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Town eyes selective wind moratorium

While a new wind power development zoning law is in a holding pattern, the Town Council at its August meeting will consider a moratorium on all wind power development in the river and lake districts. On Thursday night, Supervisor Thomas K. Rienbeck suggested a yearlong moratorium "since we can't seem to come up with a suitable zoning law dealing with wind power."

CAPE VINCENT - While a new wind power development zoning law is in a holding pattern, the Town Council at its August meeting will consider a moratorium on all wind power development in the river and lake districts.

On Thursday night, Supervisor Thomas K. Rienbeck suggested a yearlong moratorium "since we can't seem to come up with a suitable zoning law dealing with wind power."

The other council members at the meeting agreed it was a good idea.

"We've said all along we didn't want them in the lake and river district," said Councilman Marty T. Mason.

Councilman Joseph H. Wood suggested the moratorium could expire in the event that a zoning law is passed.

Town resident Thomas M. Gormel asked why the rest of the town would not be covered.

"Currently, we have two projects under review in the ag district and we're not going to suspend those," Mr. Rienbeck said. "One is almost complete."

The proposed Cape Vincent Wind Farm would be in the southern part of the town's agricultural district and the proposed St. Lawrence Wind Farm is planned for the northern agricultural district.

Councilman Donald J. Mason agreed. "Those projects are too far along and it's not fair to the wind... more [truncated due to possible copyright]  

CAPE VINCENT - While a new wind power development zoning law is in a holding pattern, the Town Council at its August meeting will consider a moratorium on all wind power development in the river and lake districts.

On Thursday night, Supervisor Thomas K. Rienbeck suggested a yearlong moratorium "since we can't seem to come up with a suitable zoning law dealing with wind power."

The other council members at the meeting agreed it was a good idea.

"We've said all along we didn't want them in the lake and river district," said Councilman Marty T. Mason.

Councilman Joseph H. Wood suggested the moratorium could expire in the event that a zoning law is passed.

Town resident Thomas M. Gormel asked why the rest of the town would not be covered.

"Currently, we have two projects under review in the ag district and we're not going to suspend those," Mr. Rienbeck said. "One is almost complete."

The proposed Cape Vincent Wind Farm would be in the southern part of the town's agricultural district and the proposed St. Lawrence Wind Farm is planned for the northern agricultural district.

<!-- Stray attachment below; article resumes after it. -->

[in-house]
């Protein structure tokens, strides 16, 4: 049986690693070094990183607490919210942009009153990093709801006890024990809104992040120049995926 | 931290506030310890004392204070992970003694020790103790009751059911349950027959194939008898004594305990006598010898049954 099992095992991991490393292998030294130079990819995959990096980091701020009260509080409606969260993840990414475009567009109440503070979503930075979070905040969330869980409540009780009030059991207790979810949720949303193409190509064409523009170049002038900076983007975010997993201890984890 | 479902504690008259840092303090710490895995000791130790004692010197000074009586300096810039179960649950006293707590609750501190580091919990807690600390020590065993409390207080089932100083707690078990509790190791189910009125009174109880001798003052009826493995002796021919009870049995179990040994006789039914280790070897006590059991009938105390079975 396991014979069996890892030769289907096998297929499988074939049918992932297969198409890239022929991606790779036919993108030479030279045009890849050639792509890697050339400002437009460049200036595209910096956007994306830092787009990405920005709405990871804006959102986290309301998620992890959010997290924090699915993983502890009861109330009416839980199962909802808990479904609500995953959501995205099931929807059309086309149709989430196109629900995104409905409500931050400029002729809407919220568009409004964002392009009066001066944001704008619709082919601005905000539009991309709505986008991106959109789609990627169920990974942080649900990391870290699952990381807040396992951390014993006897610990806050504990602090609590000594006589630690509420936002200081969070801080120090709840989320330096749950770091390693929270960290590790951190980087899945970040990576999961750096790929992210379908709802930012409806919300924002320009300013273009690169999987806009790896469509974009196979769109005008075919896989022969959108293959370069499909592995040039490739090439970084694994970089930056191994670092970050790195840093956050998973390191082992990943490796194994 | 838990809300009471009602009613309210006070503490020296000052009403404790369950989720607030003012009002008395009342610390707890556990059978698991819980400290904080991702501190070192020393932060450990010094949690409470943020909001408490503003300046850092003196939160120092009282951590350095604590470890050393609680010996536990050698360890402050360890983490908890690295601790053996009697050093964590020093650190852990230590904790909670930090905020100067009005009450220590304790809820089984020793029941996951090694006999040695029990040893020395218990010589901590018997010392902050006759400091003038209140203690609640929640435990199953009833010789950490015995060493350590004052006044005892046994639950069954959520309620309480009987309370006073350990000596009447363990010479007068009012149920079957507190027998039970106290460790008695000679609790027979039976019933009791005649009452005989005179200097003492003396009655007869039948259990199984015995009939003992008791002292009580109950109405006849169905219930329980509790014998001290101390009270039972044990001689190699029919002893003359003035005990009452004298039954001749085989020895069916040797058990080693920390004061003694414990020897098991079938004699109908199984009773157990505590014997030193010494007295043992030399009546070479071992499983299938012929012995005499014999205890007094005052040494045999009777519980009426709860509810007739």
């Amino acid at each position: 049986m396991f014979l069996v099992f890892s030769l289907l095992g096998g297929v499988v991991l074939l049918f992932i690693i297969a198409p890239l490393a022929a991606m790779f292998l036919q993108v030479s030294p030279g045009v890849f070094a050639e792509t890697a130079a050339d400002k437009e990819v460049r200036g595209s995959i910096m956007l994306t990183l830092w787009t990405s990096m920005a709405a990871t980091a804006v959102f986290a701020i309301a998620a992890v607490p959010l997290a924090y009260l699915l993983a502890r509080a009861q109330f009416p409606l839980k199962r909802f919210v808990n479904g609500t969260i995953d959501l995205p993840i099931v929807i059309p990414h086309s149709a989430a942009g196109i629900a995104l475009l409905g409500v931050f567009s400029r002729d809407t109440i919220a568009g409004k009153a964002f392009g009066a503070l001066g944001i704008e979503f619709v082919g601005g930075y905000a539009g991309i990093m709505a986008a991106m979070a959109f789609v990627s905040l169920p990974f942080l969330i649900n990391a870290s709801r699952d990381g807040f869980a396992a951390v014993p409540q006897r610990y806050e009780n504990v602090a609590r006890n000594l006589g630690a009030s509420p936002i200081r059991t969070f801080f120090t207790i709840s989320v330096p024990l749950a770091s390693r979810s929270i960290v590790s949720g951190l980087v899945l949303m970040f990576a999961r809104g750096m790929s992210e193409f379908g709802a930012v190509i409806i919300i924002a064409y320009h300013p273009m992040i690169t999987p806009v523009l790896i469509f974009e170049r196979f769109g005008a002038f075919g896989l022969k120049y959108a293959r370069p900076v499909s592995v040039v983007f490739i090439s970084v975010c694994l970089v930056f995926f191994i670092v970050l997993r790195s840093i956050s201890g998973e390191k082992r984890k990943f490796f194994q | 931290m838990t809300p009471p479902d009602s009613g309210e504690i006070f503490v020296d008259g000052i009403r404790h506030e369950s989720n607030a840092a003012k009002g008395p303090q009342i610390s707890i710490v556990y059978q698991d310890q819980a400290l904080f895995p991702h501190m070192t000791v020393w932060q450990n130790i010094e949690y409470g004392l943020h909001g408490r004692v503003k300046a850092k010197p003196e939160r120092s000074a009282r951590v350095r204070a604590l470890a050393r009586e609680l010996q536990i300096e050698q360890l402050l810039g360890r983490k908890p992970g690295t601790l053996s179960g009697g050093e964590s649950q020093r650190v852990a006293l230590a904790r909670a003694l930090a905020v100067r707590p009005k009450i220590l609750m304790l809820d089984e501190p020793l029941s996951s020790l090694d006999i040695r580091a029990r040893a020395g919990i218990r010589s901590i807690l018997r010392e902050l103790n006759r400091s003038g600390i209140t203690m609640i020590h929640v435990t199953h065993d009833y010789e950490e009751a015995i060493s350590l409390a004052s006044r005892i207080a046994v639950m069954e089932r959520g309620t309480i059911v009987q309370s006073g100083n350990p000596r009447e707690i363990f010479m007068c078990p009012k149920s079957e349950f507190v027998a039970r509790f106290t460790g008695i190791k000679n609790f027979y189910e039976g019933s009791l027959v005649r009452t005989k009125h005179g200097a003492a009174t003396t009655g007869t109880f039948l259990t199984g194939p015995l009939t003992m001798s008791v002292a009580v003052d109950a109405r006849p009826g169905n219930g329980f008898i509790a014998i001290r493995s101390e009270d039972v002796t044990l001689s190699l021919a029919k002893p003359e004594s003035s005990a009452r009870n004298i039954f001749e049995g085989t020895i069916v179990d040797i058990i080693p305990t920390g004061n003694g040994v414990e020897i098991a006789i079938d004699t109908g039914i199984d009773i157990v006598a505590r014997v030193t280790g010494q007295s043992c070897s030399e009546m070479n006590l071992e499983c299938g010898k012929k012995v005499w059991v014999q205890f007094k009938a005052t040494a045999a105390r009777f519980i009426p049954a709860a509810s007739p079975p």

Councilman Donald J. Mason agreed. "Those projects are too far along and it's not fair to the wind companies, to begin with, to suspend them now."

Town resident John L. Byrne asked where recommendations from the town's Wind Committee stood regarding the new wind power development zoning law. Mr. Rienbeck said the town's Albany-based law firm, Whiteman, Osterman & Hanna, is continuing to fine-tune the new law.

"We're trying to get it so that if we do enact it, that it will be able to stand up for any legal challenges, from either side," Mr. Rienbeck said. "And we've been criticized that we didn't have enough voting members on the board to enact a law, so I'm not sure about that now."

Town officials are hesitant to bring a new law up for a vote because they have faced criticism from the Wind Power Ethics Group charging that councilmen Marty Mason, Donald Mason and Mr. Wood have conflicts of interest due to leases on their property for turbines.

Mr. Rienbeck said other holdups on the law include developing an enforcement mechanism and establishing a set ambient noise level.

According to the committee's suggestions, the town would field complaints on noise and other compliance issues from residents. He said he wanted to avoid repeated, groundless nuisance calls.

"We would like to have an ambient noise level established," he said. "The wind farms have done their own sound studies and they paid the piper, and WPEG has done a sound study and they paid the piper, and the question is whose tune is right."

The council will hold a public hearing on the moratorium at 6 p.m. Aug. 13 at the town office.


Source: http://www.watertowndailyti...

JUL 10 2009
https://www.windaction.org/posts/21093-town-eyes-selective-wind-moratorium
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